Creating dynamic client-side image maps with javascript/jQuery

I recently ran into an odd problem - I needed a dynamic client-side image map. Dynamic as in "the areas will be in the right spot regardless of how large the image is client-side".

I've been working on a site for the house I live in, which creates a lot of various forms of media. We decided to offload video hosting for videos we make to youtube, since we can't afford hosting costs for streaming video at this point in time. Youtube offers a pretty neat chromeless player that you can control through javascript, and the guy who does most of our design work whipped up a pretty nice-looking television with buttons image to use as the player. Given that he's not exactly very tech-savvy, it seemed like using an image map (which I haven't really heard much about for years) would be an appropriate way to make the player

Now, the problem with image maps is that since the coords attribute of the area tags is based off of pixels, you can't easily use an image that you don't know what dimensions it will end up being on the clients browser.

This is one of the situations I've run into where the solution probably would have been obvious if I had gone to college, but I enjoy solving problems anyhow - I got out the graph paper and pencil, drew a few boxes with points in them, and it became apparent that if I represented the coords for the areas as ((x/image_width)/(y/image_height)) instead of just (x/y), that it would be pretty easy to modify for any image size.

Javascript to the rescue:

//the height and width of the image on the server
CircleButton.prototype.base_width = 800;
CircleButton.prototype.base_height = 600;

//stores information about where buttons are as the ratio of
function CircleButton(x, y, diameter, func) {
//express x,y,diameter as ratios instead of pixels.
this.x = x / this.base_width;
this.y = y / this.base_height;
this.diameter = diameter * ((this.base_width / this.base_height)
/ (this.x / this.y));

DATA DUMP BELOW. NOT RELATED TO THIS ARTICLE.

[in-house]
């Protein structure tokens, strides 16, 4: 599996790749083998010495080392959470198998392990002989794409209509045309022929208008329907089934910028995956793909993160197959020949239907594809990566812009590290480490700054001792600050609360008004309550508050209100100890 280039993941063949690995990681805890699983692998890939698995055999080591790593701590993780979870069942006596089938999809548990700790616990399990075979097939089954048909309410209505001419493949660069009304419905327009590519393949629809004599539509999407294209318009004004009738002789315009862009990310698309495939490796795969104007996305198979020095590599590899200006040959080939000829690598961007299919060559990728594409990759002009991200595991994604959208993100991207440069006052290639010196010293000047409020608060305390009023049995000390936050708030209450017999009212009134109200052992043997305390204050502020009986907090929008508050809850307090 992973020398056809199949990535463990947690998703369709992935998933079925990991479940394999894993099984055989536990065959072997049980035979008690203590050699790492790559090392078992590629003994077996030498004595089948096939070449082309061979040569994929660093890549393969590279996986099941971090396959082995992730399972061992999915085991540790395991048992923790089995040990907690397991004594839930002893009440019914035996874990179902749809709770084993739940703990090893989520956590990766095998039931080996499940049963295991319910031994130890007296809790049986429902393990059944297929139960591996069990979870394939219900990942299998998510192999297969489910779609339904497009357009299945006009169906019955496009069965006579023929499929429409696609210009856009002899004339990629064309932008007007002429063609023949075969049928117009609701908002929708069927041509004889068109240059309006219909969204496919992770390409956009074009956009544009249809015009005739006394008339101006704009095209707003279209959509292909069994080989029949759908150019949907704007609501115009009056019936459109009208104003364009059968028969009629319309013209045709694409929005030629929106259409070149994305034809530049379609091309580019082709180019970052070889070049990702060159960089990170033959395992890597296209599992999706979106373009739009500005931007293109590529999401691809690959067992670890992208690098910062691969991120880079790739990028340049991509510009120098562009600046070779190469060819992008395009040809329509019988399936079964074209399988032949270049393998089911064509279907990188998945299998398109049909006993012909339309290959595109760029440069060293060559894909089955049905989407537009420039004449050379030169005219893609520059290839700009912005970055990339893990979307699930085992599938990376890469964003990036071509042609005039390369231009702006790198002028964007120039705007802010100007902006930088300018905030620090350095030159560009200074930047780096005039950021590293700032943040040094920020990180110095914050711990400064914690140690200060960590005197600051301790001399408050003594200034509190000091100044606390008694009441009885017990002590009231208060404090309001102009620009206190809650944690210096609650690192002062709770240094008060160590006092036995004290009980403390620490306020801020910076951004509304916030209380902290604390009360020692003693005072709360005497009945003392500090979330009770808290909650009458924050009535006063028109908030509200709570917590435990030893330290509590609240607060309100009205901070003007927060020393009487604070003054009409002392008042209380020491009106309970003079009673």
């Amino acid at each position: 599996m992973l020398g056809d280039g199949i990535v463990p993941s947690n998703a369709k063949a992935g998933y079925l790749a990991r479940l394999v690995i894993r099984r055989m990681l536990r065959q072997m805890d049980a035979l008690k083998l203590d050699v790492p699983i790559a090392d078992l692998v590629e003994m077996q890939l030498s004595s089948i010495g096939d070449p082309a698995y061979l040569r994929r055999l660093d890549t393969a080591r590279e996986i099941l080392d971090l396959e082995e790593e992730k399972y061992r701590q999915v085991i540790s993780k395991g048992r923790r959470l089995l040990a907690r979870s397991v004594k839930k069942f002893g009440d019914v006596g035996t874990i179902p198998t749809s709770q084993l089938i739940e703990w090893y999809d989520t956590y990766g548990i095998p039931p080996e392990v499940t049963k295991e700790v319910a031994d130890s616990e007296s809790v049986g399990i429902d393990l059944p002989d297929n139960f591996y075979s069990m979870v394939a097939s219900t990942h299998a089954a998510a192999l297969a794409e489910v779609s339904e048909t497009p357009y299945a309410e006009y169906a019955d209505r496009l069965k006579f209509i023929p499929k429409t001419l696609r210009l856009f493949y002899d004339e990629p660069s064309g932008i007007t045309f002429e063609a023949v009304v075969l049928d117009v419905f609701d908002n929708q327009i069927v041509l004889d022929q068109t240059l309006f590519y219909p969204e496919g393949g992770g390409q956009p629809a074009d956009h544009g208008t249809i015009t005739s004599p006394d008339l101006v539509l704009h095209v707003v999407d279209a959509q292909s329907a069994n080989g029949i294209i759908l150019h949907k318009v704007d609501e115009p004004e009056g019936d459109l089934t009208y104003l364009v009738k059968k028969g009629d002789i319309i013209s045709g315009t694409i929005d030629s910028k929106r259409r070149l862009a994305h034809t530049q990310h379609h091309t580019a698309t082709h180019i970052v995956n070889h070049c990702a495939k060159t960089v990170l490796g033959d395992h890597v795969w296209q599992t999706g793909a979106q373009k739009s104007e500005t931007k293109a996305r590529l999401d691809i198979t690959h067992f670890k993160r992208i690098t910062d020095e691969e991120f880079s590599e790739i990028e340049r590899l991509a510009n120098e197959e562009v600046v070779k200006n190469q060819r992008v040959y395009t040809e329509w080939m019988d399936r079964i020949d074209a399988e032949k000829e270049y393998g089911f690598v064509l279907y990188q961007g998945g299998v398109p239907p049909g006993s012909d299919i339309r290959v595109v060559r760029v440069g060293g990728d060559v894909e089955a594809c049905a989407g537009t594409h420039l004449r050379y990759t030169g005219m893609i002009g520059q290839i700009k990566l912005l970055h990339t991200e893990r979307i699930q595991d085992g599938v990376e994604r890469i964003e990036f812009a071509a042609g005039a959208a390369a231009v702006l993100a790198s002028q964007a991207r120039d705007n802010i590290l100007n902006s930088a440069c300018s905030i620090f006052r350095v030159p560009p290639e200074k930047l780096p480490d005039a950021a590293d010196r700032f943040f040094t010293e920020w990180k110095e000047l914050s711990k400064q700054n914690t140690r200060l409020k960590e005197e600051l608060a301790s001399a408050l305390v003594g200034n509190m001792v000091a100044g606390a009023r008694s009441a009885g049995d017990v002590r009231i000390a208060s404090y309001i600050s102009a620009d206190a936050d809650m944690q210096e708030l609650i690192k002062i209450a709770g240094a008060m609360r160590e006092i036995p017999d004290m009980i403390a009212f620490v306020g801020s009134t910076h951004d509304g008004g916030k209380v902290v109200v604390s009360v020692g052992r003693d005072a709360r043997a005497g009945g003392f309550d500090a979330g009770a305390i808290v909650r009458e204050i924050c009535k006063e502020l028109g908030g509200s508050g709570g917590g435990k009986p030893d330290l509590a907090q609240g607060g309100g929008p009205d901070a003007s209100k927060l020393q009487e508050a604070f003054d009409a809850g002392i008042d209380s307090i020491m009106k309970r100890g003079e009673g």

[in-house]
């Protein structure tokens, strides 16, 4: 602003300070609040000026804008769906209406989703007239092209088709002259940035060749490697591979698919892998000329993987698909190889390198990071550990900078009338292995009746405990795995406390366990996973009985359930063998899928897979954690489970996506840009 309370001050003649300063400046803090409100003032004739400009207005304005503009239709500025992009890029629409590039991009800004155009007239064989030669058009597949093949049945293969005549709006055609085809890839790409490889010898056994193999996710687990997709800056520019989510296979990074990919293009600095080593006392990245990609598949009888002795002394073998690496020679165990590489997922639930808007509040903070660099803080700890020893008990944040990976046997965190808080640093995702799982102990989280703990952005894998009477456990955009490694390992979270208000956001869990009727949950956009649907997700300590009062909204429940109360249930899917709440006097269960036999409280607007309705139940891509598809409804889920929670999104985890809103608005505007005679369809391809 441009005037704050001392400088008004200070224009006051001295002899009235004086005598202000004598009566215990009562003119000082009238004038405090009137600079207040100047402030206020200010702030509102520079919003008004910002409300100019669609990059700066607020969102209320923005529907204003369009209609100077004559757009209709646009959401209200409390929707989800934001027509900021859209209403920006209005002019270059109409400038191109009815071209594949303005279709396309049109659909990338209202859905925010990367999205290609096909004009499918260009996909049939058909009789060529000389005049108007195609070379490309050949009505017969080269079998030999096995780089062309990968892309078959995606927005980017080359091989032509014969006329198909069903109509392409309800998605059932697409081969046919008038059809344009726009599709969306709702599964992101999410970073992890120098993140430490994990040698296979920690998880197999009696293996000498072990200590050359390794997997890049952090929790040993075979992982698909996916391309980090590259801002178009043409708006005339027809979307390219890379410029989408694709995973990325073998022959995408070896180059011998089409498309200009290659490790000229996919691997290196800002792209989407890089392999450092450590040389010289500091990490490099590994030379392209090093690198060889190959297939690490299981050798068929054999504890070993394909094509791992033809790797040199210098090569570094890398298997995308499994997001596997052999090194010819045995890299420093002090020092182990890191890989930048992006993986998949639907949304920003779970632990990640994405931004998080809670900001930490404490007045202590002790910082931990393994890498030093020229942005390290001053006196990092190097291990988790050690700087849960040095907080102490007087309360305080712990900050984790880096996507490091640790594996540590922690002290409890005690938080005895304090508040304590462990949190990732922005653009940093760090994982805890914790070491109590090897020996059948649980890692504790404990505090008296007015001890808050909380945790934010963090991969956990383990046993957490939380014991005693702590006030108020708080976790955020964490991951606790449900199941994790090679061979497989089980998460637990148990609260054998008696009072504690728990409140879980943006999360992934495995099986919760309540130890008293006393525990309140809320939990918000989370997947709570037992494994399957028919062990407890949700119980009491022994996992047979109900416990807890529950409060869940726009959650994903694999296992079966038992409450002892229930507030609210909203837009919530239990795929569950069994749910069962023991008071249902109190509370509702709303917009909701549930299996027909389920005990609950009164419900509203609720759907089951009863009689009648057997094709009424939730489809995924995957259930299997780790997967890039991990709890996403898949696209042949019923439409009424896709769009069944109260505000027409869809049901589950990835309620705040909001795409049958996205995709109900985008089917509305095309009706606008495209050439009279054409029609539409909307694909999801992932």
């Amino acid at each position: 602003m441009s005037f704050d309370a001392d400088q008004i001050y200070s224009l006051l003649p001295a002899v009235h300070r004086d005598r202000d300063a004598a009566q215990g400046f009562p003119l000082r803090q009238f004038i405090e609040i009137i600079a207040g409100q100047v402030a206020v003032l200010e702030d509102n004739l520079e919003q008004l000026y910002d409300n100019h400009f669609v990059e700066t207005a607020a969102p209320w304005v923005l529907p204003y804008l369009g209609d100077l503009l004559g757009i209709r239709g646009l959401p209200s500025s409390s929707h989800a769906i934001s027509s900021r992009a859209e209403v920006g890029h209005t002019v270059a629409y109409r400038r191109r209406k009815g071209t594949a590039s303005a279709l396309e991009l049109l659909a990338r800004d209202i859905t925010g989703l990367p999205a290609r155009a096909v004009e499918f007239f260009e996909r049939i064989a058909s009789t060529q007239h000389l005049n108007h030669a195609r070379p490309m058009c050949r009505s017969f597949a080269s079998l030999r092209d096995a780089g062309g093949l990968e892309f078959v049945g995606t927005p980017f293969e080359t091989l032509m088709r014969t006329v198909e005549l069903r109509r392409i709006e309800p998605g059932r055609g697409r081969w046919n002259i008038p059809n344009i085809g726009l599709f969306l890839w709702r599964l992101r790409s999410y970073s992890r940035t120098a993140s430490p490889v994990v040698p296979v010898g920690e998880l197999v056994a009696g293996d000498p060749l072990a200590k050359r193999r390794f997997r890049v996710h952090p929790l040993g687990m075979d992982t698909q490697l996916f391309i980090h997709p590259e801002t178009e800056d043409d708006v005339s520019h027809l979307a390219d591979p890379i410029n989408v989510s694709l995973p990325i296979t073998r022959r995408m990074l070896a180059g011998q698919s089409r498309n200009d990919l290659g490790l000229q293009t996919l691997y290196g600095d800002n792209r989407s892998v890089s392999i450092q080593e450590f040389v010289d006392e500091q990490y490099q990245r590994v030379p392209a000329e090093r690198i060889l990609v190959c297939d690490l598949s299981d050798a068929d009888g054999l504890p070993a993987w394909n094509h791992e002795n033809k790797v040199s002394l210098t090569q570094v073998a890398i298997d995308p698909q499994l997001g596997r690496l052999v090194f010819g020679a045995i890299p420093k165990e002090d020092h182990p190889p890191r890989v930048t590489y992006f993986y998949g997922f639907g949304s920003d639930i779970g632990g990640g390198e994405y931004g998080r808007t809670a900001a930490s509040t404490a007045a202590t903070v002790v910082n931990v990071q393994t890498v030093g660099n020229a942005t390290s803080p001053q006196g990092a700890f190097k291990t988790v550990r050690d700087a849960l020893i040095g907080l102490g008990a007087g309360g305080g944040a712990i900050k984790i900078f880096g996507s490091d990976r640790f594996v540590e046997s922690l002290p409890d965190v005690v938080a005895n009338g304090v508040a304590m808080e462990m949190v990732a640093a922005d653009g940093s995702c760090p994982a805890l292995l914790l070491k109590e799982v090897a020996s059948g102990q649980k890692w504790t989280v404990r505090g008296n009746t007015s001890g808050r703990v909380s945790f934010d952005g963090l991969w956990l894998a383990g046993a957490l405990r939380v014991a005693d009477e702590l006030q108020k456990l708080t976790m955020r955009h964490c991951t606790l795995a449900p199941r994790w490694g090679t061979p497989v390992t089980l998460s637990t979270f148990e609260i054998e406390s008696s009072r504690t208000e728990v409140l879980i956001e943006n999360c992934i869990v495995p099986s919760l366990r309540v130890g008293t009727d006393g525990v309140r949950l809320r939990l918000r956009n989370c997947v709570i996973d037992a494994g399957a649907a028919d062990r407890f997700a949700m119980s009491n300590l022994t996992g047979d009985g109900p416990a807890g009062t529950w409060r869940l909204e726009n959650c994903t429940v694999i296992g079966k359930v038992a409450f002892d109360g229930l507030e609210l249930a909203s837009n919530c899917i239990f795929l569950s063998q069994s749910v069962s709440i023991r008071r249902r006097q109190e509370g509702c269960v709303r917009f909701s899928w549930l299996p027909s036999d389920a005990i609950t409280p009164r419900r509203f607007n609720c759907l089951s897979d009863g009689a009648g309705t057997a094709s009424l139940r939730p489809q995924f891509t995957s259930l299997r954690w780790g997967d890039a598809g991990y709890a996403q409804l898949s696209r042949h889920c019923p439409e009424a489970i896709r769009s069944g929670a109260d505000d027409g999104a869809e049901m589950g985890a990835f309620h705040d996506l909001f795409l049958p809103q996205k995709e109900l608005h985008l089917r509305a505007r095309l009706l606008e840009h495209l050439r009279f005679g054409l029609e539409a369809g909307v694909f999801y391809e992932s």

this.func = func;

this.adjust_coords = function(width, height) {
//coordinates for an image of (width, height) on the client
return [parseInt(width * this.x),
parseInt(height * this.y),


this.tag_string = function(width, height) {
var coords = this.adjust_coords(width, height);
return '<area shape="circle" coords="' + coords.join() + '" href="javascript:' + this.func + '"/>';

This only works for circular buttons, but would be easy to modify for any of the other shape options (I only need circular buttons at the moment).

To use this on a page, you need to

  1. Initialize some buttons with the coords that they would have in the image on the server
  2. Find the image's width and height on the client
  3. Generate the area tags with the previously found width and height
Like so:

function setup_map() {
var base_buttons = [new CircleButton(525, 127, 15, 'ytplayer.playVideo();'),
new CircleButton(584, 153, 15, 'ytplayer.pauseVideo();')];

//size of the map image on the client
var map_width = $('#my-image').width();
var map_height = $('#my-image').height();


var the_map = document.getElementById('my-map');

for (var i = 0; i < base_buttons.length; i++) {
(function(b) {
s = base_buttons[b].tag_string(map_width, map_height);
//we have to append to the innerHTML like this because of the way
//jQuery appends stuff
the_map.innerHTML += s;


Assuming markup like this:

<div id="video" class="content">

<map id="my-map" name="my-map">

<img id="my-image" src="images/my-image.png"/>
<object width="48%" height="52%" id="video-player"

The calls to empty and removeAttr can probably be removed if, unlike me, your image and map are not residing in a jQuery tab. We have to append to the innerHTML of the map because of a quirk with how jQuery does appends - as far as I can tell, it appends to an empty div - and area tags aren't valid inside a div, so the browser ends up not displaying them. That was a bit frustrating to figure out.

Also, if you're like me, and the image and map are residing in a jQuery tab, you'll want to bind setup_map to the click attribute of the tab with a timeout like so:

$("a[href='#my-tab']").click(function() {
//we have to wait a little bit for the player
//image to load, otherwise it reports a width of 0
setTimeout('setup_map()', 100);

Just about any amount of delay should work, 100 milliseconds is unnoticeable, 500 would work if you wanted to be really safe

Image maps don't get much action these days, probably because when they were made, there wasn't much of a use for them - and now, there are other ways to accomplish what they were generally used for. I do feel that they were quite appropriate for making a custom player with youtubes chromeless player, and it was fairly straightforward to allow for differing image sizes on the client side. Hooray!

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